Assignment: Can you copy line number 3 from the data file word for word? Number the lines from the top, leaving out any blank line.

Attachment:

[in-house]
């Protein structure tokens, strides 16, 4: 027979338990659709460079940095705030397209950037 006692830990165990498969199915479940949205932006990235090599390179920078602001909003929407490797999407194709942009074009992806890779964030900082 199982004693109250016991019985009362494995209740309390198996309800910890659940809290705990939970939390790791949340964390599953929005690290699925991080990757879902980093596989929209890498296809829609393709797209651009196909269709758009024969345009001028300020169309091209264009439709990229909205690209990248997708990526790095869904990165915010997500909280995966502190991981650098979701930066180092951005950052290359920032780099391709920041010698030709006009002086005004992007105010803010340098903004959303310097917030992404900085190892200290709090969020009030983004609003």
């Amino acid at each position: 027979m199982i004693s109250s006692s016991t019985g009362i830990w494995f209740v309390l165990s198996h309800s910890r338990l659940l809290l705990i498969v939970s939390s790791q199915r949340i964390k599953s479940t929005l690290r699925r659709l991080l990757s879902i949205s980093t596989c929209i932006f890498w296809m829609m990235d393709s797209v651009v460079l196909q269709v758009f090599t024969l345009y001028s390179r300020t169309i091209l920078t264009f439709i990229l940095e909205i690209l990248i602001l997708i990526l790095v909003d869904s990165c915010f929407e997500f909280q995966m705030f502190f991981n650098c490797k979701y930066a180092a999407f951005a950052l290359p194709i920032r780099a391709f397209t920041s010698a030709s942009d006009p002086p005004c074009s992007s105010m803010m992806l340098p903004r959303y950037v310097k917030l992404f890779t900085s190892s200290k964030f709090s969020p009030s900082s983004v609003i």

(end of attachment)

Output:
């Amino acid at each position: 027979m199982i004693s109250s006692s016991t019985g009362i830990w494995f209740v309390l165990s198996h309800s910890r338990l659940l809290l705990i498969v939970s939390s790791q199915r949340i964390k599953s479940t929005l690290r699925r659709l991080l990757s879902i949205s980093t596989c929209i932006f890498w296809m829609m990235d393709s797209v651009v460079l196909q269709v758009f090599t024969l345009y001028s390179r300020t169309i091209l920078t264009f439709i990229l940095e909205i690209l990248i602001l997708i990526l790095v909003d869904s990165c915010f929407e997500f909280q995966m705030f502190f991981n650098c490797k979701y930066a180092a999407f951005a950052l290359p194709i920032r780099a391709f397209t920041s010698a030709s942009d006009p002086p005004c074009s992007s105010m803010m992806l340098p903004r959303y950037v310097k917030l992404f890779t900085s190892s200290k964030f709090s969020p009030s900082s983004v609003i």